E-readers are already prolific on London's public transport – and now the same tech is being built into the transport infrastructure itself. Transport for London (TfL) is trialling e-ink digital displays to provide passengers with travel information. Maps, timetable and arrival times are shown in real time.
Transport for London, the government body for Greater London's transport system, is constantly innovating its public transport offering for the UK's capital. This year alone, among other things, it has announced cyclist detection systems at traffic lights, run trials of energy-recovering tube trains and introduced the world's first zero-emission double-decker bus.
Sick of Ads?
New Atlas Plus offers subscribers an ad free experience.
It's just US$19 a year.More Information
"We're constantly seeking new and innovative ways to provide the best possible real-time information to our passengers to make their journeys easier," says TfL's Head of Bus Systems and Technology Simon Reed. "This trial has the potential to make a huge difference, giving us the ability to get a variety of real-time travel information to customers at bus stops whilst also cutting waste and increasing efficiency."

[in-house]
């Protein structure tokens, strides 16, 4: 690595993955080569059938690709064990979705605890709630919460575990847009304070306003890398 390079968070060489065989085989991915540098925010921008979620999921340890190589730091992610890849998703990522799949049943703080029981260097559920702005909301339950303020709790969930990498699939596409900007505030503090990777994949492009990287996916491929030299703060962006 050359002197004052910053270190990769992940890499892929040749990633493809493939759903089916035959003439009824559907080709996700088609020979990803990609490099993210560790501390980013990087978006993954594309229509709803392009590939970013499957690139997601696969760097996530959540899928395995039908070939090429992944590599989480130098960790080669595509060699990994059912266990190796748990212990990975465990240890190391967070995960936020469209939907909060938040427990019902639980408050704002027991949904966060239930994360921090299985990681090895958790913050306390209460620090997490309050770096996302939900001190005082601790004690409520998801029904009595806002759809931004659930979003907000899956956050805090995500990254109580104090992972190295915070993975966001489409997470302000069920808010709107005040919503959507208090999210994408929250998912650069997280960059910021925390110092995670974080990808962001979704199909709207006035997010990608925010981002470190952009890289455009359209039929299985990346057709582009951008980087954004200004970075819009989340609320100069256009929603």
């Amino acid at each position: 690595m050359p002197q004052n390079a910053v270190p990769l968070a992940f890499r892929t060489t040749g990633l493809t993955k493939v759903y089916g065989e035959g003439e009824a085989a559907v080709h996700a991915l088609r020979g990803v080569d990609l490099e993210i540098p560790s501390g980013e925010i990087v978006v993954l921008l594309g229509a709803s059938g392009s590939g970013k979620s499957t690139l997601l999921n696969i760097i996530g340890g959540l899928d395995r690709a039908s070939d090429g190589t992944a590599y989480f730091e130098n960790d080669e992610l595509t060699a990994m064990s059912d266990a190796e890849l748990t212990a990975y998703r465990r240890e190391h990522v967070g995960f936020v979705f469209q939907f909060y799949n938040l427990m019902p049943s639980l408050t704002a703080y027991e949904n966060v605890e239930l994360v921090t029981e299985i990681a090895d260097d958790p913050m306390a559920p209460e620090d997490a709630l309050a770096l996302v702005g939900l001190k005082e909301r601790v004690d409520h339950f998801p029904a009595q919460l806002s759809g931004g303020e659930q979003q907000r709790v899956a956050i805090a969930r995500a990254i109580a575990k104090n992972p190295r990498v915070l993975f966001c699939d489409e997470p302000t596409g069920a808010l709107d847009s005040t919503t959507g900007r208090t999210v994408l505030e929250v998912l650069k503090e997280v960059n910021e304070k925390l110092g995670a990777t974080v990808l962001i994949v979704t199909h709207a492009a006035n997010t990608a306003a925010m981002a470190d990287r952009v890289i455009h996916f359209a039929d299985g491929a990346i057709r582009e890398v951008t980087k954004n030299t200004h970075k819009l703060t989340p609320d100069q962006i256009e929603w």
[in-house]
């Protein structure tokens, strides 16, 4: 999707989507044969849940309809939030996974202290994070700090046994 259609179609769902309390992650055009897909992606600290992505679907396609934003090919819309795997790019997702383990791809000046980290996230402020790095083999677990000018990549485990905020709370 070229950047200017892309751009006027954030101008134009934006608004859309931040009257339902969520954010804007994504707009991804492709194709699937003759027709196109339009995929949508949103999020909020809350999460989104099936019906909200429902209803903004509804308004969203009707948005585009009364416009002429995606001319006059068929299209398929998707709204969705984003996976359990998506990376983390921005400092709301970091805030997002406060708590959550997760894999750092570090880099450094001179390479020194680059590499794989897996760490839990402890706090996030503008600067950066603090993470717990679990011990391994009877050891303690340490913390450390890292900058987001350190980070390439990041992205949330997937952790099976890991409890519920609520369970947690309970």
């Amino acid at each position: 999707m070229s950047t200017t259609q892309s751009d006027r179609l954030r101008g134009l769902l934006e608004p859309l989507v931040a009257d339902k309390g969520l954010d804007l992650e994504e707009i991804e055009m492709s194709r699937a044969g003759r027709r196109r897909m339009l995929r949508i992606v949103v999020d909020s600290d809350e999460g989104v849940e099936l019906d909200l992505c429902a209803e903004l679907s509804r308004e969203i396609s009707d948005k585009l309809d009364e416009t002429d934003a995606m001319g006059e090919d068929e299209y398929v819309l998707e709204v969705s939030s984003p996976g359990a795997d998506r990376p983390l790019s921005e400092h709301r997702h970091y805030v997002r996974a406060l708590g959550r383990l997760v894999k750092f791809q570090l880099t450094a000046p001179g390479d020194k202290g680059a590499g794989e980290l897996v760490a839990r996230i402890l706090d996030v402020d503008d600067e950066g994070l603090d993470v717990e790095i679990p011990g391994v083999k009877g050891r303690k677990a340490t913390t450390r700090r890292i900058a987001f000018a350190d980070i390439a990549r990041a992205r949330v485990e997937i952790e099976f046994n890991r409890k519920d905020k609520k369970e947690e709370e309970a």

In addition, TfL believes the low-power, high-resolution screens will allow it to reduce energy consumption and the related costs, as they are powered by a solar panel and require power only when content is changing or being updated. The lower weight of the screens than those typically used is also said to make them cheaper to install.
A screen has already been installed at a bus stop on Waterloo Bridge, with more due to be installed at at Parliament Square, Piccadilly Circus and Sloane Square in January. The information fed to the screens is syndicated from TfL's open data feeds, which means it is the same information that appears on the web, in SMS notifications and in mobile apps. Info is being sent to the the sign on Waterloo Bridge via 3G.
The trial will help to find out if the new displays can meet TfL's criteria for low and sustainable power, for being lightweight and for having easy-to-read text. Additionally, the screens must fit within existing bus stop structures.
The technology is being delivered in partnership with framing and illumination tech firm Technoframe, and is powered by Visionect's digital signage platform.
Having begun in November, the trial will end in the middle of next year.View gallery - 4 images